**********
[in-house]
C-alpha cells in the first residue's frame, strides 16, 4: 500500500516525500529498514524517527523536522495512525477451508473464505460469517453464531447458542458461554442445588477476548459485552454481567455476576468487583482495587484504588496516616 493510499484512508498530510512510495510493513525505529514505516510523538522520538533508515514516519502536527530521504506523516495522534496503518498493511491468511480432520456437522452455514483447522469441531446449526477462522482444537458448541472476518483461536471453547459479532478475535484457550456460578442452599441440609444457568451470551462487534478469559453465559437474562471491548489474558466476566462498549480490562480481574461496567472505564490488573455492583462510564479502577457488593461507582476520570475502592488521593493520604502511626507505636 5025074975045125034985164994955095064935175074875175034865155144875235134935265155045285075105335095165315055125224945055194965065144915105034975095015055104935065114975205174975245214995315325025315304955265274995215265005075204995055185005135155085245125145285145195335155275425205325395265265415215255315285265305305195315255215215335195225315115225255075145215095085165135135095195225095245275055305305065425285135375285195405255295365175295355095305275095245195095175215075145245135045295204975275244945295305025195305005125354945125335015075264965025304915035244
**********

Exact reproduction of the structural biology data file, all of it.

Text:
[in-house]
C-alpha cells in the first residue's frame, strides 16, 4: 500500500516525500529498514524517527523536522495512525477451508473464505460469517453464531447458542458461554442445588477476548459485552454481567455476576468487583482495587484504588496516616 493510499484512508498530510512510495510493513525505529514505516510523538522520538533508515514516519502536527530521504506523516495522534496503518498493511491468511480432520456437522452455514483447522469441531446449526477462522482444537458448541472476518483461536471453547459479532478475535484457550456460578442452599441440609444457568451470551462487534478469559453465559437474562471491548489474558466476566462498549480490562480481574461496567472505564490488573455492583462510564479502577457488593461507582476520570475502592488521593493520604502511626507505636 5025074975045125034985164994955095064935175074875175034865155144875235134935265155045285075105335095165315055125224945055194965065144915105034975095015055104935065114975205174975245214995315325025315304955265274995215265005075204995055185005135155085245125145285145195335155275425205325395265265415215255315285265305305195315255215215335195225315115225255075145215095085165135135095195225095245275055305305065425285135375285195405255295365175295355095305275095245195095175215075145245135045295204975275244945295305025195305005125354945125335015075264965025304915035244